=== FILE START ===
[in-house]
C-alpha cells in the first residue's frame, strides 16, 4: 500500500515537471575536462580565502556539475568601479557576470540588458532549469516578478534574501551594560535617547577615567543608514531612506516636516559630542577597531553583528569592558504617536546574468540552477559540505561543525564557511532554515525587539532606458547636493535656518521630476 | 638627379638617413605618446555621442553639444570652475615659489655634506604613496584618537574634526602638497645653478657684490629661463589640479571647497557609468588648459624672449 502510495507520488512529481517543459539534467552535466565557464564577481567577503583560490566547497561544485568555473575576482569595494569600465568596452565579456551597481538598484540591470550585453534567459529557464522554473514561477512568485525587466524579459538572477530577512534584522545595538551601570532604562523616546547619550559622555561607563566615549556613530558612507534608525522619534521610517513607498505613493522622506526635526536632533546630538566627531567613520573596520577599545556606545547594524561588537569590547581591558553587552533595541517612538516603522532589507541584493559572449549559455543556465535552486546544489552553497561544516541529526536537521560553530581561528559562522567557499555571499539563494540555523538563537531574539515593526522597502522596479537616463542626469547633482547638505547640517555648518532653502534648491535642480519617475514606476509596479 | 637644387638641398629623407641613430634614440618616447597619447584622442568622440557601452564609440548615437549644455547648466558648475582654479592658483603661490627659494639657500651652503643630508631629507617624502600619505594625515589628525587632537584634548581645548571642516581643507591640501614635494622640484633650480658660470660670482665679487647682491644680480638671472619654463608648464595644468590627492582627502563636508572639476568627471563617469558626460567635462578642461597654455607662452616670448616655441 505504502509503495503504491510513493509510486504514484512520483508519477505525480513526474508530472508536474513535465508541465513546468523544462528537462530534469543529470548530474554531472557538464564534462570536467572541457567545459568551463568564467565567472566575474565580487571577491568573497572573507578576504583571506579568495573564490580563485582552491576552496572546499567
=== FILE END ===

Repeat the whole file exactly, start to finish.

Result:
[in-house]
C-alpha cells in the first residue's frame, strides 16, 4: 500500500515537471575536462580565502556539475568601479557576470540588458532549469516578478534574501551594560535617547577615567543608514531612506516636516559630542577597531553583528569592558504617536546574468540552477559540505561543525564557511532554515525587539532606458547636493535656518521630476 | 638627379638617413605618446555621442553639444570652475615659489655634506604613496584618537574634526602638497645653478657684490629661463589640479571647497557609468588648459624672449 502510495507520488512529481517543459539534467552535466565557464564577481567577503583560490566547497561544485568555473575576482569595494569600465568596452565579456551597481538598484540591470550585453534567459529557464522554473514561477512568485525587466524579459538572477530577512534584522545595538551601570532604562523616546547619550559622555561607563566615549556613530558612507534608525522619534521610517513607498505613493522622506526635526536632533546630538566627531567613520573596520577599545556606545547594524561588537569590547581591558553587552533595541517612538516603522532589507541584493559572449549559455543556465535552486546544489552553497561544516541529526536537521560553530581561528559562522567557499555571499539563494540555523538563537531574539515593526522597502522596479537616463542626469547633482547638505547640517555648518532653502534648491535642480519617475514606476509596479 | 637644387638641398629623407641613430634614440618616447597619447584622442568622440557601452564609440548615437549644455547648466558648475582654479592658483603661490627659494639657500651652503643630508631629507617624502600619505594625515589628525587632537584634548581645548571642516581643507591640501614635494622640484633650480658660470660670482665679487647682491644680480638671472619654463608648464595644468590627492582627502563636508572639476568627471563617469558626460567635462578642461597654455607662452616670448616655441 505504502509503495503504491510513493509510486504514484512520483508519477505525480513526474508530472508536474513535465508541465513546468523544462528537462530534469543529470548530474554531472557538464564534462570536467572541457567545459568551463568564467565567472566575474565580487571577491568573497572573507578576504583571506579568495573564490580563485582552491576552496572546499567